You may remember the original Nintendo DS having a meager launch, just as the 3DS has had. There was one decent racing game, Asphalt Urban GT, which I thought was among the better games in that initial list. While a few other entries in the series have since been released, Gameloft is once again helping to usher in another Nintendo handheld with the great-great-great-great-grandchild of that DS launch title: Asphalt 3D.
+ Plenty of content. For a handheld racer, and a company that usually designs casual cell phone games, Asphalt 3D has quite a lot of content. The car roster is varied. It doesn’t tick every checkbox on the average list of dream rides, yet there’s still a great selection. There’s even a few cars that don’t usually enjoy the spotlight, like the Abarth 500, KTM X-Bow, and Lamborghini Estoque concept car; plus a few motorcycles are thrown in for good measure. There are lots of entertaining tracks, a lengthy career, and even in-game achievements.
± Graphics. The visuals are nice, but not great. Everything looks chunky, and there is plenty of jaggies to go around, but the textures and car models aren’t bad. While playing, you get the feeling that Asphalt 3D isn’t the 3DS’s best visual representative, especially if Resident Evil: Revelations or Metal Gear Solid are anything to go by. The crash animations are particularly bad, where it’s not uncommon to witness cars clipping through each other, the environment and bounce around in a manner that’s anything but realistic. The saving grace that prevents me from including this in the Bad section is that 3D effects are quite good. There’s a great sense of depth. and the chase camera allows you the perception of seeing right in through the car’s back window.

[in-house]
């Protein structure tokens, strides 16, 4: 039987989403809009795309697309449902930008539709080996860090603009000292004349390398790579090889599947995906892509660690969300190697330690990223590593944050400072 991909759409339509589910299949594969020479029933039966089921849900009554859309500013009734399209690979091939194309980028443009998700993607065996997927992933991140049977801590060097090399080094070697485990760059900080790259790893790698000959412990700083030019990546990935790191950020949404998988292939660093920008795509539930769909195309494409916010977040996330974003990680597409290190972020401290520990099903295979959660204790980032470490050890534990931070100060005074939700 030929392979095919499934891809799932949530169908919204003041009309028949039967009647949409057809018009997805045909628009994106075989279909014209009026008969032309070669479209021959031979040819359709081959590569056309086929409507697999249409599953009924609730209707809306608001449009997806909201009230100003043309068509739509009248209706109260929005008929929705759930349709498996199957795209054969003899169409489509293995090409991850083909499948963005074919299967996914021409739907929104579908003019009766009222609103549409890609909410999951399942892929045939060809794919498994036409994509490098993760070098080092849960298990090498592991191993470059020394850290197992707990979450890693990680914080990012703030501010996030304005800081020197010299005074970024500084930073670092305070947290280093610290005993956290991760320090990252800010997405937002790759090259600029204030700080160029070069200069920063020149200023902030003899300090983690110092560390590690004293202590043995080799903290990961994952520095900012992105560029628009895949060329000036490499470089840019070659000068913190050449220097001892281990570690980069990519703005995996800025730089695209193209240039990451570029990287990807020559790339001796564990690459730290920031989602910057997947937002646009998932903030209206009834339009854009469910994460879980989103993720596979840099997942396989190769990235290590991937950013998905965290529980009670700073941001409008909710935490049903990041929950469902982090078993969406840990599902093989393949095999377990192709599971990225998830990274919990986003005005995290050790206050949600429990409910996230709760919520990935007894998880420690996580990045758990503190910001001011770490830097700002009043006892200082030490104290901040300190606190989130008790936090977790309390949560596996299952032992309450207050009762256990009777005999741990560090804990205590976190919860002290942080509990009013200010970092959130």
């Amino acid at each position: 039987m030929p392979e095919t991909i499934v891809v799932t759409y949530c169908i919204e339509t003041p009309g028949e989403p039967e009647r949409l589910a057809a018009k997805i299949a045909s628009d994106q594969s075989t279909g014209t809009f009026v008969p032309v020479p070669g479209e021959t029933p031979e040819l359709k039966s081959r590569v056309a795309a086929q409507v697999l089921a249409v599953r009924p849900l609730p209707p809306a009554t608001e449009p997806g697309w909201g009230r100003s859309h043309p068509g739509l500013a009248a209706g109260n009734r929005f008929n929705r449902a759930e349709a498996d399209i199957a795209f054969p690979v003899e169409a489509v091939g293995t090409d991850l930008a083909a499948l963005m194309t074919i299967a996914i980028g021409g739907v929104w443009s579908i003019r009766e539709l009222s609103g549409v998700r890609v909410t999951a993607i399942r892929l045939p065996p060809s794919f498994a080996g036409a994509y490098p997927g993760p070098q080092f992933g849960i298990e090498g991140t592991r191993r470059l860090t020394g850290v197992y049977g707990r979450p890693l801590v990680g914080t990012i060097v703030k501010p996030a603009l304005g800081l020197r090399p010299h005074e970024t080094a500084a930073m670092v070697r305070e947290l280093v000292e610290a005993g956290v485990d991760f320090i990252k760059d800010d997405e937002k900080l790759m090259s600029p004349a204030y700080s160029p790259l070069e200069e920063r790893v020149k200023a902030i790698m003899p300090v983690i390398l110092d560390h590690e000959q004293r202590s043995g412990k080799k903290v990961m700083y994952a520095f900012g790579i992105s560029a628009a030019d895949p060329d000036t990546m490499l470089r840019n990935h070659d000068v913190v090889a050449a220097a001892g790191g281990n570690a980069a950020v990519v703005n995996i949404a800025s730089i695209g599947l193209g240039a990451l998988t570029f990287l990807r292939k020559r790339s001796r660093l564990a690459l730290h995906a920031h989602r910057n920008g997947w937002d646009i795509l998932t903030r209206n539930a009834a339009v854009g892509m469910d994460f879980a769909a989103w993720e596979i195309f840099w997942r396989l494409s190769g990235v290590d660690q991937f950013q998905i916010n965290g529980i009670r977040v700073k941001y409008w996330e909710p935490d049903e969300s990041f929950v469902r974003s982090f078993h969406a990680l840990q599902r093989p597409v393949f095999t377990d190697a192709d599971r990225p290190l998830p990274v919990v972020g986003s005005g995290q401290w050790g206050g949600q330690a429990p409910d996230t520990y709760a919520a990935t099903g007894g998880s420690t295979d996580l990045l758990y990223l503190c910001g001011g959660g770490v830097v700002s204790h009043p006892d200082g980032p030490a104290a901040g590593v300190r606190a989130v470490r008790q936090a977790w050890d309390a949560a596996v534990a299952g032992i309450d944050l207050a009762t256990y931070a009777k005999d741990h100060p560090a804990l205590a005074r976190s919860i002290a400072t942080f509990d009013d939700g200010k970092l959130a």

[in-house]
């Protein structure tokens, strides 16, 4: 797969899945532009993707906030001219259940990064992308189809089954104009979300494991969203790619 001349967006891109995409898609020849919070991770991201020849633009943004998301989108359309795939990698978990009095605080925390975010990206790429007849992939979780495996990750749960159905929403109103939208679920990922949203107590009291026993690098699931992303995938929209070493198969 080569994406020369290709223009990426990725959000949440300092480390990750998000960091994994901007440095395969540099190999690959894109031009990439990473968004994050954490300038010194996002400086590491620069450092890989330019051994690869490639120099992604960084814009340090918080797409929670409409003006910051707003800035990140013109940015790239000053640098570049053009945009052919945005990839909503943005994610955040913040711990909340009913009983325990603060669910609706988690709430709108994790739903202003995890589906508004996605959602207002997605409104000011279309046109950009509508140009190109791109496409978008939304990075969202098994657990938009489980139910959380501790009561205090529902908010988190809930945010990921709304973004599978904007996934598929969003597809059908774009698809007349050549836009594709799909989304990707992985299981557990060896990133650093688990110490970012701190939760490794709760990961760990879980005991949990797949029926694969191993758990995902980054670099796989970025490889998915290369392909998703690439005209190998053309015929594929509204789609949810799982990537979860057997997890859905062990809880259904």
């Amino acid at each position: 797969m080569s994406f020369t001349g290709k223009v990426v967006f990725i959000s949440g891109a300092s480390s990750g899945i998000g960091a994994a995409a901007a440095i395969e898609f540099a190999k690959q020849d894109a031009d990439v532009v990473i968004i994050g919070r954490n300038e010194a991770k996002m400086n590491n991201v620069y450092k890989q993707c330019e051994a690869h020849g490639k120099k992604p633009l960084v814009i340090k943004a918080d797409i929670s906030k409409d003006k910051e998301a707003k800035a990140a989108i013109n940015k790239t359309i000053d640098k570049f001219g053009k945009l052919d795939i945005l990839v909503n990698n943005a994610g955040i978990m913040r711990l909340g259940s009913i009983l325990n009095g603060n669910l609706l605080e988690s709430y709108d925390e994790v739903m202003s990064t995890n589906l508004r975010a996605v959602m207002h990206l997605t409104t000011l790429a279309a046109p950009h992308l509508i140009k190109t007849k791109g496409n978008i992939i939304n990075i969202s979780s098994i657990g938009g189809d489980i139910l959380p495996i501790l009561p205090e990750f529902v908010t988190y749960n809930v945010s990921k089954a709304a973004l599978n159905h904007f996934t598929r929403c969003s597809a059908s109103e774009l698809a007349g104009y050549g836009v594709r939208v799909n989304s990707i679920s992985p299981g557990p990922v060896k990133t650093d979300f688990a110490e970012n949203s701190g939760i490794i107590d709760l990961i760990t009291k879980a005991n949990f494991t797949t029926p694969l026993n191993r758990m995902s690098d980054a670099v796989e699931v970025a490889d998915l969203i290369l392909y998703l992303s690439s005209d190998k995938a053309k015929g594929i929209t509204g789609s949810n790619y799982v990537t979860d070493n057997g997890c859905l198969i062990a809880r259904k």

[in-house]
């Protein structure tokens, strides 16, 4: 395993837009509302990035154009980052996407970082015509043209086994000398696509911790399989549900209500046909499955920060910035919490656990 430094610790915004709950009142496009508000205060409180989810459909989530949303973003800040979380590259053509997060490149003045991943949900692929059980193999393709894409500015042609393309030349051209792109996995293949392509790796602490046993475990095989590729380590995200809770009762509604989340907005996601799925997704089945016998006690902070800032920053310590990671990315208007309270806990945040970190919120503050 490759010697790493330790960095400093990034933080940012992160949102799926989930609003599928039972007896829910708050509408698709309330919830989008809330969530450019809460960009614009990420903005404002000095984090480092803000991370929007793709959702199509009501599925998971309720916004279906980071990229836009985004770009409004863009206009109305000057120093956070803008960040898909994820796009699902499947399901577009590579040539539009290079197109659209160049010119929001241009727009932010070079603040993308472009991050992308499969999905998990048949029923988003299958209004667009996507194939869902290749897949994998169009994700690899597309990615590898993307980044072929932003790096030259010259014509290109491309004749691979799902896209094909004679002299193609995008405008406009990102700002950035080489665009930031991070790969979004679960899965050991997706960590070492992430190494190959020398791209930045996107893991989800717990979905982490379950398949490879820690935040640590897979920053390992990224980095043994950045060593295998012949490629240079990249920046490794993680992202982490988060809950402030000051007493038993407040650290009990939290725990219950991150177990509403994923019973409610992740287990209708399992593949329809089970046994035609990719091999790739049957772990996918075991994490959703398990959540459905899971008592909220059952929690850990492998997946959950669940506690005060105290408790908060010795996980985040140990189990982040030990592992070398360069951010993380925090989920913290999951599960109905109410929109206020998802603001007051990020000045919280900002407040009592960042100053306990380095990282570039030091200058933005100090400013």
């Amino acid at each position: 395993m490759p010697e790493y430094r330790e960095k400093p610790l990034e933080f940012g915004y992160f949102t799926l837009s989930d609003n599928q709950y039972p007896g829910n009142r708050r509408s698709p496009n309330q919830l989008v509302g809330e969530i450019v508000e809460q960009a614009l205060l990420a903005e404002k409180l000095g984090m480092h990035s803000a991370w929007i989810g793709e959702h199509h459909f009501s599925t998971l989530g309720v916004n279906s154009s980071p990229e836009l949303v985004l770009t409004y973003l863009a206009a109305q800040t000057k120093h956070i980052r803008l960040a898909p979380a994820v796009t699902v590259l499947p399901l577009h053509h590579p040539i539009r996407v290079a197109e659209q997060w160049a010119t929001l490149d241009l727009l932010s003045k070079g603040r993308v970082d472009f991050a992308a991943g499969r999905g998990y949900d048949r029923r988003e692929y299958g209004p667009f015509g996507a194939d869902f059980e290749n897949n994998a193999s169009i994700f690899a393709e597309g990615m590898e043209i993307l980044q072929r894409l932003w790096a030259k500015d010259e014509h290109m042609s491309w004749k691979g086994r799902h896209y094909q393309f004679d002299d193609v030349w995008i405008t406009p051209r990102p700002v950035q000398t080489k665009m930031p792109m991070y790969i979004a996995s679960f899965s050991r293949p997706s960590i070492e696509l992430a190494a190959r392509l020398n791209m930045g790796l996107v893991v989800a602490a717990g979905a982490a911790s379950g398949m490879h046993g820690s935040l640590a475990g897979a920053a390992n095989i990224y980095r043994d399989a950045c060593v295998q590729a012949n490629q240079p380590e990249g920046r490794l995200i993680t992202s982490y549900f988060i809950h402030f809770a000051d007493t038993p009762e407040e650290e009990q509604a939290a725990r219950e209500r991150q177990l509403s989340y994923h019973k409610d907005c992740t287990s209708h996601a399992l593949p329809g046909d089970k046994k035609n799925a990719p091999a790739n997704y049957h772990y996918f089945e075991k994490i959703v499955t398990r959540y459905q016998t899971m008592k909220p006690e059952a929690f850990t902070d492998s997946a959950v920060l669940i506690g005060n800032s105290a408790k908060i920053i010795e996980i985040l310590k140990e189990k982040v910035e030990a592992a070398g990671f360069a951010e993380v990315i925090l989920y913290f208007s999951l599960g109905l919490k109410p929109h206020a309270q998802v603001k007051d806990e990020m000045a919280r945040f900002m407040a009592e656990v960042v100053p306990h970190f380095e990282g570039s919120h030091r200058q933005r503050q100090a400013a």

± Wonky driving mechanics. It’s always been weird to drive Asphalt’s cars. However, this one plays the best out of all released in the series thus far. The game’s driving model borrows heavily from Burnout, with outrageous drifting and nitro boosts for driving dangerously and taking down opponents. The cars lack weight though, and plenty of tracks don’t even require braking. That’s not necessarily a good thing. Asphalt 3D lacks challenge.
– Terrible sound. Asphalt has never been known for its audio production. The music is awful, the female announcer is over-enthusiastic and annoying. Just about everything else sounds cheap. Fortunately the engines at least roar decently, which helps the game save some face in the audio department, but one massive oversight kills it. When racing, your car is constantly upshifting. You can watch the speedometer at the top of the screen pegged at peak speed, but the car still sounds as though it’s shifting into another gear. It’s bizarre and totally inexcusable for a racer.
– Limited multiplayer. Multiplayer is restricted to local play. No download or online play, even though older games supported online. I don’t think it would do Asphalt 3D much good though; I found it impossible to meet anyone online in those older games. Even with the 3DS’ slim line-up, it’s likely more people will choose the more familiar Ridge Racer over this. Even encountering someone else with this game to play or using Street Pass is unlikely. I haven’t.
– Disappointing. It seems Asphalt 3D is not all there. Having played other Asphalt games, I already came in with low expectations, and they still managed to low-ball it. This quality is more difficult to quantify, but Asphalt 3D is clearly just not polished.
You may have noticed that this review is shorter than most of what you see on COE, but therein lies a major flaw with the game. It’s just bland. It can be entertaining, and racing isn’t bad, but Asphalt 3D isn’t a great game by any means. Couple that with the $40 price, and I can’t recommend it. If you’re dying for a racing game, you’ll probably be better off with Ridge Racer. Licensed cars and less slippery mechanics compared to the aforementioned competitor are nice, but it doesn’t take Asphalt 3D the distance. There isn’t a lot available for 3DS, but $40 is likely spent better elsewhere. Rent Asphalt 3D, at most, but don’t buy it.